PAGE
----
This post will introduce the Entity Framework 4.0, its features and its comparison to Entity Framework 3.5
This is my first post on one of the ways of applying the Repository, Specification and Unit of Work pattern using the persistence ignorance POCO with the upcoming ADO.NET Entity Framework 4.0. ADO.NET Entity Framework 4.0 is currently in Beta 1 which was released to the public on 13 May 2009. These technologies are still in their beta phase and subject to change in the final releases. The sample project comes with this post may or may not work after the official release of Visual Studio 2010 and .NET framework 4.0
Before I go on further, I would like to outline the prerequisites that you need to have in order to run the sample project attached with this post.
- .NET Framework 4.0 Beta 1
- Visual Studio 2010 Beta 1 ( I am using the professional edition)
- ADO.NET Entity Framework Feature CTP 1 (Set of features build on top of the Entity Framework 4.0 Beta 1 which includes the following :
- Template for Self Tracking Entities (N-Tier support for distributed application)
- Template for POCO Entities.
- Code-Only Programming Model.
- SQL server 2005/2008 instance with any name you like as long as you change it to match in the App.Config file for the Unit Test project comes with this post.
- NorthWind database.
The ADO.NET Entity Framework Feature CTP 1 is required because I am using the T4 Template for POCO Entities to generate the domain entities, which comes as part of the CTP 1. T4 stands for Text Template Transformation Toolkit. It is a template engine that is already shipped with Visual Studio 2008. The Entity Framework 4.0 leverages T4 to allow customization of code generation.
ADO.NET Entity Framework 3.5 (v1.0)
ADO.NET Entity Framework is the Microsoft’s initiatives to reduce the impedance mismatch that occur across various data representations because of the relational nature of the data stores (MS SQL Server, Oracle and etc) and the object oriented nature of the object stores (Business entities). Developers spend most of the times focusing on complexities of bridging disparate data representations. This is clear that there is a need of having Object Relational Framework/ Tool to reduce these complexities so that the developers can be more productive and focus on the needs of the business application.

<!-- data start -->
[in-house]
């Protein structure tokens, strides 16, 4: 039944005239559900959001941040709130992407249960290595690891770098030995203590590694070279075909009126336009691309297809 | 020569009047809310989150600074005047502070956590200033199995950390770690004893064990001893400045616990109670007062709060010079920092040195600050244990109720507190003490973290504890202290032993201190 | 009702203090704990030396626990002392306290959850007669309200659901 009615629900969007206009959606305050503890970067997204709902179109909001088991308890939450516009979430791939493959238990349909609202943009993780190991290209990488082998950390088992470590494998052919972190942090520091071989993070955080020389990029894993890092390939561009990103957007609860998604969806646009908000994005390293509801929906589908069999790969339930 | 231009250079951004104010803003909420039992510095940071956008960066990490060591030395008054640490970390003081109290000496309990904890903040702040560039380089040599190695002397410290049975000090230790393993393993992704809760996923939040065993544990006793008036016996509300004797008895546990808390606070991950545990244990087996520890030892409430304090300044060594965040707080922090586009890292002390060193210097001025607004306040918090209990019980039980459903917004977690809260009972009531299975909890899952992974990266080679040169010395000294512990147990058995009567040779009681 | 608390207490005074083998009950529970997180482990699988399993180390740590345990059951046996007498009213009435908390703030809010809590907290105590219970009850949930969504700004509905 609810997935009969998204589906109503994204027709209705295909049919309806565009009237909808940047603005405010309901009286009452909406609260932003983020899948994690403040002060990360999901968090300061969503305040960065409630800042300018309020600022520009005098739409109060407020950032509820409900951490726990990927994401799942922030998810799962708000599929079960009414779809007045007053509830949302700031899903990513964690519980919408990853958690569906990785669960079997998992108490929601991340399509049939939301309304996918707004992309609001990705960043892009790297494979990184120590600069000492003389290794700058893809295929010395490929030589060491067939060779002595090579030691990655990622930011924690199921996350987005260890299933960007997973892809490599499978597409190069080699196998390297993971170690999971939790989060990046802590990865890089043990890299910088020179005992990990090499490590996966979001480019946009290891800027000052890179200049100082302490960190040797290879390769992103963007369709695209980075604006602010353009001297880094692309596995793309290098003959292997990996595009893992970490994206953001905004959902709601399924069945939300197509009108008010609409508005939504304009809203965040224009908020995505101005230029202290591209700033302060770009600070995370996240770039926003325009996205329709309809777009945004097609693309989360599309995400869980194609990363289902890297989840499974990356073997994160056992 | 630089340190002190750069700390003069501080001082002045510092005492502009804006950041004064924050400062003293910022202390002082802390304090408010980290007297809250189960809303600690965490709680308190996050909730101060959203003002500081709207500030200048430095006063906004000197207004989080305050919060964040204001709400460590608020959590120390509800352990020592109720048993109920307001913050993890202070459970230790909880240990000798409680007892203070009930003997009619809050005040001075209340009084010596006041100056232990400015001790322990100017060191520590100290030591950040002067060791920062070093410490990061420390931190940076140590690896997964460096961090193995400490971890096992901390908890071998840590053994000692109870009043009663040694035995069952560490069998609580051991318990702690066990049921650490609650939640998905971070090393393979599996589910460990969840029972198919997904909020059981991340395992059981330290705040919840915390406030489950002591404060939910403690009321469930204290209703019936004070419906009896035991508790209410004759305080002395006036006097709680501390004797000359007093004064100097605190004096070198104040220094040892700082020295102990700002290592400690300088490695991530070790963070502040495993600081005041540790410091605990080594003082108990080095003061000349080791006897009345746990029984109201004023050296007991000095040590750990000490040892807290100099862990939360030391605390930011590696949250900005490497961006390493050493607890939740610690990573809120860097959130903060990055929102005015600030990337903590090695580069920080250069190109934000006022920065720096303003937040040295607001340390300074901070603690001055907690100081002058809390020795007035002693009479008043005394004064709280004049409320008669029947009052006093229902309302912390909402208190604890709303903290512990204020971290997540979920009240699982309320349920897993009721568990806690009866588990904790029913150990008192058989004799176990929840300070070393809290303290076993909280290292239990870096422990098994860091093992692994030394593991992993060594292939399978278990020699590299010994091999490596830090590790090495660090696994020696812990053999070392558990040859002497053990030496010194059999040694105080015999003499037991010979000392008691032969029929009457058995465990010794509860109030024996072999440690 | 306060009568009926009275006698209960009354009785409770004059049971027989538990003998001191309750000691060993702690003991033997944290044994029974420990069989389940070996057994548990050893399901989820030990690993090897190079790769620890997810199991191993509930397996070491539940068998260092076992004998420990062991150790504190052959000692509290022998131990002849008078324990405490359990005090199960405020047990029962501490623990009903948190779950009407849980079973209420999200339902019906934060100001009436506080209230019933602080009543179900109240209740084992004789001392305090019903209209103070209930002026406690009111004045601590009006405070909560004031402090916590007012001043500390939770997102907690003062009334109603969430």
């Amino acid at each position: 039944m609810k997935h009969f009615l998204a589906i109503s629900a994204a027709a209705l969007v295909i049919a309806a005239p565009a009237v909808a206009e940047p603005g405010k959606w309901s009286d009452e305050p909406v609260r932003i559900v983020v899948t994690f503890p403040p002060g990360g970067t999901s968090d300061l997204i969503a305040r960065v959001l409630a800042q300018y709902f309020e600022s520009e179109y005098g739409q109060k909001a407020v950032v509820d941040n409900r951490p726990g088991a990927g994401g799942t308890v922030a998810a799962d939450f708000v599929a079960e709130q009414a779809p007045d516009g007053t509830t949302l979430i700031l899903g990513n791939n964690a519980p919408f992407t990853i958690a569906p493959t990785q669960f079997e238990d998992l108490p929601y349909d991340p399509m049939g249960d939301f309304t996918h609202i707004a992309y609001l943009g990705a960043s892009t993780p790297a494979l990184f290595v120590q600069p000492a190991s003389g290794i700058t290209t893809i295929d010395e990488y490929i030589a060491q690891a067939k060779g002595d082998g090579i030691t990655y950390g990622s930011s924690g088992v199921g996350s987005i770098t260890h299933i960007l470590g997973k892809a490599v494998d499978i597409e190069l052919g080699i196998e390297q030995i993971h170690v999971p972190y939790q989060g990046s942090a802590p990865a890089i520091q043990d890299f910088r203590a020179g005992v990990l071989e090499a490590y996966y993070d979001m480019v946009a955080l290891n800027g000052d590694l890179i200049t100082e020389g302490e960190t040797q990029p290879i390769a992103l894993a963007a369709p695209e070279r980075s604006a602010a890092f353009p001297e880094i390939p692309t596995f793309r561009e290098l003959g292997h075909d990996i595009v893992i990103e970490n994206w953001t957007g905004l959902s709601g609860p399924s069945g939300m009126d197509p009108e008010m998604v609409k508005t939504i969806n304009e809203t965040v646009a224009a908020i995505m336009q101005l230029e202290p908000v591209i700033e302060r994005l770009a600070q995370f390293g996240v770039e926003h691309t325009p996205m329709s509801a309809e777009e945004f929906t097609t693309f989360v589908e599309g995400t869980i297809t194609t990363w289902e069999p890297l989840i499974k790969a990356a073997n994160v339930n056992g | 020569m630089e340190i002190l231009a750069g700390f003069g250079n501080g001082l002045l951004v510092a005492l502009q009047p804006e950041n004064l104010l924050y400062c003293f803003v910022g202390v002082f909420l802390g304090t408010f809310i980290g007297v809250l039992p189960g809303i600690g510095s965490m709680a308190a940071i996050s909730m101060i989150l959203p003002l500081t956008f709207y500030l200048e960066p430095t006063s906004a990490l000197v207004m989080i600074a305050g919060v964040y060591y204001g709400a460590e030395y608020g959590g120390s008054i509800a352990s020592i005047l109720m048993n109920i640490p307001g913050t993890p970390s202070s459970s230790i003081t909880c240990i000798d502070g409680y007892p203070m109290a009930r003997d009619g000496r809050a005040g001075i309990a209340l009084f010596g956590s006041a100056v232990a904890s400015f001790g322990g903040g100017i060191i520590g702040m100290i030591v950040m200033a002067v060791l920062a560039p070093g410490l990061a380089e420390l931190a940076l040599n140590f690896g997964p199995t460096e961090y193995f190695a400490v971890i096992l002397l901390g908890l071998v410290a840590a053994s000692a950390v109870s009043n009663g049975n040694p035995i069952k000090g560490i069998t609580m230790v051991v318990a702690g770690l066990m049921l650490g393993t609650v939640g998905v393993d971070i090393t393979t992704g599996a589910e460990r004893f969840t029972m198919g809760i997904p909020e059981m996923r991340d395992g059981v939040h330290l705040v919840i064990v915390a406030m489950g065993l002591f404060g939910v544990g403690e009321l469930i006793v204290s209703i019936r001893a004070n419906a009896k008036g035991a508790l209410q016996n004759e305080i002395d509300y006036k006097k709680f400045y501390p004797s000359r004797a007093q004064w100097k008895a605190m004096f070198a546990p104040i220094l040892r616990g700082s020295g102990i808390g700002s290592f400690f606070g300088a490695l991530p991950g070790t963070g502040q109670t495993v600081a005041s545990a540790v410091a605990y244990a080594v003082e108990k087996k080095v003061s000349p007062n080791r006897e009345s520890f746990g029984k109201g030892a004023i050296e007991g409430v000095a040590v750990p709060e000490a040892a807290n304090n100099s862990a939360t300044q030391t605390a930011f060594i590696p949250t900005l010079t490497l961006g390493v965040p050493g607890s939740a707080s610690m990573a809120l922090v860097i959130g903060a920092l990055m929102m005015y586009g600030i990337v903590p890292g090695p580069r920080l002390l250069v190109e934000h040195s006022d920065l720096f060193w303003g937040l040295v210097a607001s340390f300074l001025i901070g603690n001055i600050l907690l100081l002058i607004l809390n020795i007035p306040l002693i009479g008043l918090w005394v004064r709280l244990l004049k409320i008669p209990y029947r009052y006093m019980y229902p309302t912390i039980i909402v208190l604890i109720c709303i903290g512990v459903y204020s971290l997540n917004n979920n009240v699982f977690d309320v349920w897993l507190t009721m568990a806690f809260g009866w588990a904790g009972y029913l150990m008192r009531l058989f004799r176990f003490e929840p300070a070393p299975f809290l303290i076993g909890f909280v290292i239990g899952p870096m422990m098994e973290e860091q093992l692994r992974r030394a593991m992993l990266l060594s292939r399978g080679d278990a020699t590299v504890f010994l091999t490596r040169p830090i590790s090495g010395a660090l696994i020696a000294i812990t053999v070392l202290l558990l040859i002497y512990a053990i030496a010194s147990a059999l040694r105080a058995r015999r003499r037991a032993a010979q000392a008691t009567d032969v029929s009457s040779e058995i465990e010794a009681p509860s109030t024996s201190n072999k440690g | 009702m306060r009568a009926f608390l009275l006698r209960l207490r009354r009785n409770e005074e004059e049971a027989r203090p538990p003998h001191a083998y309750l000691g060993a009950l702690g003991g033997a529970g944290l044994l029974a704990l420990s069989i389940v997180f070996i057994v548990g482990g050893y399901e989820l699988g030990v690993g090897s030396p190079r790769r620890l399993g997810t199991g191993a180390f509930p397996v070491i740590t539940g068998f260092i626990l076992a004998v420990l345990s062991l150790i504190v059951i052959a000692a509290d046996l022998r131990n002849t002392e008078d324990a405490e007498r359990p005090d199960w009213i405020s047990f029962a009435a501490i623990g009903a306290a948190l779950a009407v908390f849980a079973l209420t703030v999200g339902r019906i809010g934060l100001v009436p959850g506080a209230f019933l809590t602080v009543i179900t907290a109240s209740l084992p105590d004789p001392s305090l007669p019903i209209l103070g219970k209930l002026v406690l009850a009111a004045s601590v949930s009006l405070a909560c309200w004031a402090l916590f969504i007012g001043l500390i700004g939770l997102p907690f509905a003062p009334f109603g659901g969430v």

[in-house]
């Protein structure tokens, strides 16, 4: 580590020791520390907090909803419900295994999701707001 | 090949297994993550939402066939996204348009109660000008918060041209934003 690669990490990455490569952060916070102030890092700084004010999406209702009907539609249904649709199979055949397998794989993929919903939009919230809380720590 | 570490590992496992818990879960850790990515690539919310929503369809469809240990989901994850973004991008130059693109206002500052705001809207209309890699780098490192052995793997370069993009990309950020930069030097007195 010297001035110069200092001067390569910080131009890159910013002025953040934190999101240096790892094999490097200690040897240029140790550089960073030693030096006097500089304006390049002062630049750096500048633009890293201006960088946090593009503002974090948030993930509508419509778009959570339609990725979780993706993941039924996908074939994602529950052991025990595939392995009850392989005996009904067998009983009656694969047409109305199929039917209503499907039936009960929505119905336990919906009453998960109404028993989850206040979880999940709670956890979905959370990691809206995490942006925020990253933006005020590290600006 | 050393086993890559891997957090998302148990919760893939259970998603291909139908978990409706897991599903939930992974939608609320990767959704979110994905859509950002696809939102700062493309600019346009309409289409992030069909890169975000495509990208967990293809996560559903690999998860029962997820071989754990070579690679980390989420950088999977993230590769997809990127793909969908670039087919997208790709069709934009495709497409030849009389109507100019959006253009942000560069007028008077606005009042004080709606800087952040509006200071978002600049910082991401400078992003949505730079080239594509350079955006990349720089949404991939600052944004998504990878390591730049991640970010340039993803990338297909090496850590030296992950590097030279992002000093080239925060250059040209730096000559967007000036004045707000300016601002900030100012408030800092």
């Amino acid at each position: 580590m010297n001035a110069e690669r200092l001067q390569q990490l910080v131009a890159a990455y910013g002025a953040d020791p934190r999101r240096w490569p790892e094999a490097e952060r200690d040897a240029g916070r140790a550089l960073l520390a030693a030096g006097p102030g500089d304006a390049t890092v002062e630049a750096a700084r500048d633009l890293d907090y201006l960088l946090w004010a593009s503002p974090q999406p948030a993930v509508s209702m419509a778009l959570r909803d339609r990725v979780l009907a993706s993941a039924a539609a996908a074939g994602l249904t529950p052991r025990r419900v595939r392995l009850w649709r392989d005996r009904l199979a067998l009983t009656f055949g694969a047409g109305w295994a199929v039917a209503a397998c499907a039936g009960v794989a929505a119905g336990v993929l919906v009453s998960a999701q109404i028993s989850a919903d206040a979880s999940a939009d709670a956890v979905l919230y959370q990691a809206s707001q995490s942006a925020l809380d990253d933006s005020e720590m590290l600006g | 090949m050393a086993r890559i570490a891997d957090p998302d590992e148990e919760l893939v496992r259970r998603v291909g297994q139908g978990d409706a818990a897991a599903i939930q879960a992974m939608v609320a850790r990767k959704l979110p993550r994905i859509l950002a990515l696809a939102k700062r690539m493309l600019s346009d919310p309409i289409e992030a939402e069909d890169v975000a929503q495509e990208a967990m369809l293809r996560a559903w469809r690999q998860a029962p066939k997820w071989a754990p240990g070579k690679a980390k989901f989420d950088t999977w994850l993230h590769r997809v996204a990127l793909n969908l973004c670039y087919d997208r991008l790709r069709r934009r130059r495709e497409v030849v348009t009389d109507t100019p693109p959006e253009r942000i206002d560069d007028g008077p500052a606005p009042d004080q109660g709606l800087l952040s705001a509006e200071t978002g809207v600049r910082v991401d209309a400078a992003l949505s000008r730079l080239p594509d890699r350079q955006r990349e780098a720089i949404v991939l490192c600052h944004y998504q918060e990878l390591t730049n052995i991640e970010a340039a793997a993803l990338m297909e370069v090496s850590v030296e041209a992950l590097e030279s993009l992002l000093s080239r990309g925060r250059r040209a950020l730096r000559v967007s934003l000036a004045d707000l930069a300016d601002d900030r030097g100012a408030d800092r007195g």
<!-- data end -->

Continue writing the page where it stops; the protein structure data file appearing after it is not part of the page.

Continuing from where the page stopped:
We also see the debut of new language feature, LINQ (Language Integrated Query) in C# 3.0 which serves as common language query for all the data stores/sources regardless of their underlying implementations. Developers can use the same keywords similar to the SQL, SELECT, FROM, WHERE and a fleet of operators to query the entities (LINQ to Entities), dataset (LINQ to Dataset), XML (LINQ to XML). More and more data components can be LINQ-enabled to provide high level of abstraction and in the mean time increase developer productivity. This is achievable by implementing the System.Linq.IQueryable interface in the System.Linq namespace and assembly for the component we want to LINQ-enable.
Microsoft introduces the first version of the Entity Framework in its offering of first service pack for the .NET Framework 3.5 .However; the offerings don’t go so well because of the missing of some of the features that will follow suit. From here onward, when I refer to the EntityObject or IPOCO entity, it means the auto generated entities from the Edmgen tool or the Entity Data Model Designer/Entity Designer itself. POCO, the Plain Old CLR Object is the entity that is persistence ignorance. It doesn’t derive from EntityObject class and implementing the IPOCO interfaces (IEntityWithChangeTracker, IEntityWithRelationShips and IEntityWithKey)
- Persistence Ignorance for POCO to achieve separation of concerns between the data and business domain layers. The entities generated from the Entities designer have a tight coupling to the data persistence technology. In this scenario, it is the System.Data.Entity assembly (c:\Program Files\Reference Assemblies\Microsoft\Framework\v3.5\System.Data.Entity.dll) comes with the Entity Framework. For e.g. the scalar property type of an entity type is decorated with System.Data.Objects.DataClasses.EdmScalarPropertyAttribute, the entity type itself is decorated with System.Data.Objects.DataClasses.EdmEntityTypeAttribute. The entity objects need to inherit from the System.Data.Objects.DataClasses.EntityObject to make it as real EF entity. In order to support the change tracking, the entity itself needs to implement System.Data.Object.DataClasses.IEntityWithChangeTracker interface. In order to support the relationship with other entity objects, the entity itself need to implement System.Data.Object.DataClasses.IEntityWithRelationships interface. In the domain driven design approach, this has spoilt the purity of the domain model because of the intrusion of the data access infrastructure concern. The lack of the persistence ignorance feature also causes the business domain logic harder to be read, written and maintained.